New Scrutiny Focused on Independent Contractors

Kegler Brown E-mployment Alert

We all know the federal and state governments need money. Where to find it? A number of states and the federal government have recently recognized that immense payroll tax receipts are lost by misclassification of workers as “independent contractors.” Even a decade ago, the Labor Department estimated that 10 30% of employers misclassified workers as independent contractors. In 2006, the Government Accounting Office estimated that worker misclassification resulted in an underpayment of $2.72 billion in Social Security taxes, unemployment insurance and income taxes, per year. As a result, the IRS and at least thirty-seven states are cracking down on independent contractor misclassification. President Obama’s job creation budget for 2011 contains significant programs that target the misclassification of independent contractors, including a joint proposal for the Departments of Labor and Treasury to eliminate incentives for misclassification, and to add $25 million to target misclassification with 100 additional enforcement personnel.

In Ohio, the Attorney General characterized the misclassification of independent contractors as a “black market” to defeat government regulation and taxation. He estimated that the lost revenues to State workers’ compensation, unemployment compensation and income tax revenues are up to $800 million per year. Ohio has accordingly created a special task force to crack down on misclassifications.

Recent years have seen a surge in companies turning to “independent contractors” to perform work. The benefits of a contractor relationship are significant - since the worker is not an employee, no taxes or other withholdings need be made, no FICA/FUTA contributions need be made, no workers’ compensation or unemployment compensation contributions are required, overtime and hours of work are not an issue, and contractors usually cannot file discrimination or wrongful discharge claims. By designating workers as “independent contractors,” a business can generally save as much as 30% on payroll costs.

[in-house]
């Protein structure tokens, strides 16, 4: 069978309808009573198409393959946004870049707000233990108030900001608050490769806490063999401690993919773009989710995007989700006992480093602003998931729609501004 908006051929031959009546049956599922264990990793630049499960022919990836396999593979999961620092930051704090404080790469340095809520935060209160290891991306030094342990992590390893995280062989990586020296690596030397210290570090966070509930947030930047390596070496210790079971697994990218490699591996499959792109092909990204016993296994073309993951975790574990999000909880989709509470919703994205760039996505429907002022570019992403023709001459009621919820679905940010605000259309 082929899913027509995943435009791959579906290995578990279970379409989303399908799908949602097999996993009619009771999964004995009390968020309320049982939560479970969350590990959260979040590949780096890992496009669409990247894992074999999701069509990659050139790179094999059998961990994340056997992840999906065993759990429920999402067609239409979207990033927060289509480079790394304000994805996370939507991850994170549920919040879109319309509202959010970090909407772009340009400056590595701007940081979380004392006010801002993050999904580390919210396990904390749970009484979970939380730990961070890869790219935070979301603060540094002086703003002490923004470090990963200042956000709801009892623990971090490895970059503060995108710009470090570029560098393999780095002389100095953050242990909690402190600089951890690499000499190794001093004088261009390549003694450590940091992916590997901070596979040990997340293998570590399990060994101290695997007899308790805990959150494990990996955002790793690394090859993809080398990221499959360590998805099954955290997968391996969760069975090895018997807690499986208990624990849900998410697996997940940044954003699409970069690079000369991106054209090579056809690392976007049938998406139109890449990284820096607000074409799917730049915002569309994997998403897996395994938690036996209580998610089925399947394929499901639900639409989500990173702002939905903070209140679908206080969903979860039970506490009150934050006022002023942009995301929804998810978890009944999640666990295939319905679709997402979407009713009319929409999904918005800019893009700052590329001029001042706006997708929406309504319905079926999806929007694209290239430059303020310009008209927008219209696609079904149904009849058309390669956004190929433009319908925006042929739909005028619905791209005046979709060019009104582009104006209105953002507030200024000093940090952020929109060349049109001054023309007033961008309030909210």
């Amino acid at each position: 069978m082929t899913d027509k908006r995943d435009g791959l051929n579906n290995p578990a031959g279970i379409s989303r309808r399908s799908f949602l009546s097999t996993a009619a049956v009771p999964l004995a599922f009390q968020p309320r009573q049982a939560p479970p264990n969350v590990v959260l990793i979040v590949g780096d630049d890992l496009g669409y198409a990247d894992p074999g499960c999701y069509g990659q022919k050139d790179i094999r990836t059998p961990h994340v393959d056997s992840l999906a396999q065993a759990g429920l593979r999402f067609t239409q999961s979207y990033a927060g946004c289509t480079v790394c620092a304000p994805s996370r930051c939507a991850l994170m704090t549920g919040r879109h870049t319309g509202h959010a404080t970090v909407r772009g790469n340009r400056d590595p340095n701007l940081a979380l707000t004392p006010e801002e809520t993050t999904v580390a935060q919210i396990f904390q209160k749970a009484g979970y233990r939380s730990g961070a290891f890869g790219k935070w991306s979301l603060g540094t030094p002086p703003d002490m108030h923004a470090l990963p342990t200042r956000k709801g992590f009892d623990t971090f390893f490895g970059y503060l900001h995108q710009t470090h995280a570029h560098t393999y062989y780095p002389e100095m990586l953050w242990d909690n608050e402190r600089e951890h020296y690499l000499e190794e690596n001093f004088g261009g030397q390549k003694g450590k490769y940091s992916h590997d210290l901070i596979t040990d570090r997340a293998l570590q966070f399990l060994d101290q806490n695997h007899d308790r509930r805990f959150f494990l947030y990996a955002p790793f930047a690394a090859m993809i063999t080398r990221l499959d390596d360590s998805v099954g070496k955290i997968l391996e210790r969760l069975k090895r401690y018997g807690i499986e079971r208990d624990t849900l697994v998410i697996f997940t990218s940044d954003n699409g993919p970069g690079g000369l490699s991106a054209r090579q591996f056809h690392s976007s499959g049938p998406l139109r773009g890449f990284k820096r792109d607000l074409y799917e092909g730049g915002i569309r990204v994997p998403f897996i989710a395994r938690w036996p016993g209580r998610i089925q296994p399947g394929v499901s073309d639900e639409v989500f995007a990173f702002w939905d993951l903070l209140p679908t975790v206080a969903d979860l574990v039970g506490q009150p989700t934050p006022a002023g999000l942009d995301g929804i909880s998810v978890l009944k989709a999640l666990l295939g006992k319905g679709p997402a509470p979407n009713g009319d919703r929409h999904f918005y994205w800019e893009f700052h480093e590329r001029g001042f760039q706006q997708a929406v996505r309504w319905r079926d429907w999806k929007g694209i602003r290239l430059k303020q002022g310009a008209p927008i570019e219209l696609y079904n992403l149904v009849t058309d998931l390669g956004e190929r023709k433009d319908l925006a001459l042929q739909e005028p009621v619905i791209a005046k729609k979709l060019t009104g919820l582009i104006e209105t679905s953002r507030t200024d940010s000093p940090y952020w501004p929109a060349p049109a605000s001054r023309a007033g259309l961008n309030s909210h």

However, the risks of misclassifying an employee as an independent contractor are both varied and serious. First, the issue can arise in the context of a suit under the Fair Labor Standards Act, in either an individual suit or a collective action on behalf of many workers, usually based on the failure to pay overtime wages. In addition, if the IRS finds a worker has been misclassified, the employer may be required to pay back withholding taxes, interest and penalties (even if the workers have paid their taxes). Beyond that, employees that have been improperly classified can obtain benefits (such as retirement, health, stock options, etc.) they should have received as employees. Liability also arises in misclassification cases for lack of coverage for workers’ compensation (unpaid premiums, as well as wage and medical payments) and unemployment compensation.

Unfortunately, there is no bright-line test to determine who is an employee and who is an independent contractor. The common law test - easy to state but impossible to apply with predictability - is whether the engaging company retains the right to control the “means and manner” of how the work is performed. What complicates the issue is that the IRS, the Department of Labor, the National Labor Relations Board, and various state agencies all utilize different sets of rules to make the determination, each within the context of their own purposes and social objectives. As a result, virtually every independent contractor - employee adjudication is made on its own case by case basis and its own individualized factual mosaic.

With increased focus on misclassifications, if your business utilizes independent contractors, it may be a good time to reexamine whether or not the workers are actually contractors.